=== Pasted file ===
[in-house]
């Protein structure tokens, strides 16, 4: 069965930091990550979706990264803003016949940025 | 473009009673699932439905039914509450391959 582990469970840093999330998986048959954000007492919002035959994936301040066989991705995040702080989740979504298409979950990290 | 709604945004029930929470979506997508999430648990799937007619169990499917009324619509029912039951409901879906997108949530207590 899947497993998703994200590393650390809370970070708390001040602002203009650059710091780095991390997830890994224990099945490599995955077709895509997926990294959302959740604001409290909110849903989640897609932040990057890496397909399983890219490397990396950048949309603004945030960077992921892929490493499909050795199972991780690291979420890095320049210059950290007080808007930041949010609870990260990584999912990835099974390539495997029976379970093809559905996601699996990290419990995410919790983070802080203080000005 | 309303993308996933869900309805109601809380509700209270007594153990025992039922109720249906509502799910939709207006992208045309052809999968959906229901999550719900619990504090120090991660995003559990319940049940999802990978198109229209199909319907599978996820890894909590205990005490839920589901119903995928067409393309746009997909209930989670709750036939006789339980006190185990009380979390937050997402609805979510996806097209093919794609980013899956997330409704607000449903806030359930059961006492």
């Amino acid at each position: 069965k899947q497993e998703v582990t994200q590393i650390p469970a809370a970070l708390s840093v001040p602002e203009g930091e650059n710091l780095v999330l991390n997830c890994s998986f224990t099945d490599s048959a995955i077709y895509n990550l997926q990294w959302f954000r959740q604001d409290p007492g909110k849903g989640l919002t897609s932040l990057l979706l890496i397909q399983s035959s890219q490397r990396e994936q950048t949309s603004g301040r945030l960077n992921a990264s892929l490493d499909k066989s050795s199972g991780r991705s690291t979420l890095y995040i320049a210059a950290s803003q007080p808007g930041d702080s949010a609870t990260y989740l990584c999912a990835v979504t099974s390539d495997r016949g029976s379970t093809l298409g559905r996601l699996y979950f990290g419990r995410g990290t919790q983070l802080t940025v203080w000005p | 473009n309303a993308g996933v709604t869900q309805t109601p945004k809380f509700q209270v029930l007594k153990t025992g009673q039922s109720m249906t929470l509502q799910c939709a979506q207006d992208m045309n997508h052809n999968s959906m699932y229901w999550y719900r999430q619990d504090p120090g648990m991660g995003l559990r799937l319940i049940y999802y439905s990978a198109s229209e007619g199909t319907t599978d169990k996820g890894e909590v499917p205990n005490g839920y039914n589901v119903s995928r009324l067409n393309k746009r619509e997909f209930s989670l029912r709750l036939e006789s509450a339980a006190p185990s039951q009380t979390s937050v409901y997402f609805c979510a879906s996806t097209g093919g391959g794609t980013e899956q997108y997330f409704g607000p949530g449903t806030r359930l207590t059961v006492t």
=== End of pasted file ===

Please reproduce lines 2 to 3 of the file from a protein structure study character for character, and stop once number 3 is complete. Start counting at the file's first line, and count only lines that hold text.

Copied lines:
């Protein structure tokens, strides 16, 4: 069965930091990550979706990264803003016949940025 | 473009009673699932439905039914509450391959 582990469970840093999330998986048959954000007492919002035959994936301040066989991705995040702080989740979504298409979950990290 | 709604945004029930929470979506997508999430648990799937007619169990499917009324619509029912039951409901879906997108949530207590 899947497993998703994200590393650390809370970070708390001040602002203009650059710091780095991390997830890994224990099945490599995955077709895509997926990294959302959740604001409290909110849903989640897609932040990057890496397909399983890219490397990396950048949309603004945030960077992921892929490493499909050795199972991780690291979420890095320049210059950290007080808007930041949010609870990260990584999912990835099974390539495997029976379970093809559905996601699996990290419990995410919790983070802080203080000005 | 309303993308996933869900309805109601809380509700209270007594153990025992039922109720249906509502799910939709207006992208045309052809999968959906229901999550719900619990504090120090991660995003559990319940049940999802990978198109229209199909319907599978996820890894909590205990005490839920589901119903995928067409393309746009997909209930989670709750036939006789339980006190185990009380979390937050997402609805979510996806097209093919794609980013899956997330409704607000449903806030359930059961006492």
């Amino acid at each position: 069965k899947q497993e998703v582990t994200q590393i650390p469970a809370a970070l708390s840093v001040p602002e203009g930091e650059n710091l780095v999330l991390n997830c890994s998986f224990t099945d490599s048959a995955i077709y895509n990550l997926q990294w959302f954000r959740q604001d409290p007492g909110k849903g989640l919002t897609s932040l990057l979706l890496i397909q399983s035959s890219q490397r990396e994936q950048t949309s603004g301040r945030l960077n992921a990264s892929l490493d499909k066989s050795s199972g991780r991705s690291t979420l890095y995040i320049a210059a950290s803003q007080p808007g930041d702080s949010a609870t990260y989740l990584c999912a990835v979504t099974s390539d495997r016949g029976s379970t093809l298409g559905r996601l699996y979950f990290g419990r995410g990290t919790q983070l802080t940025v203080w000005p | 473009n309303a993308g996933v709604t869900q309805t109601p945004k809380f509700q209270v029930l007594k153990t025992g009673q039922s109720m249906t929470l509502q799910c939709a979506q207006d992208m045309n997508h052809n999968s959906m699932y229901w999550y719900r999430q619990d504090p120090g648990m991660g995003l559990r799937l319940i049940y999802y439905s990978a198109s229209e007619g199909t319907t599978d169990k996820g890894e909590v499917p205990n005490g839920y039914n589901v119903s995928r009324l067409n393309k746009r619509e997909f209930s989670l029912r709750l036939e006789s509450a339980a006190p185990s039951q009380t979390s937050v409901y997402f609805c979510a879906s996806t097209g093919g391959g794609t980013e899956q997108y997330f409704g607000p949530g449903t806030r359930l207590t059961v006492t």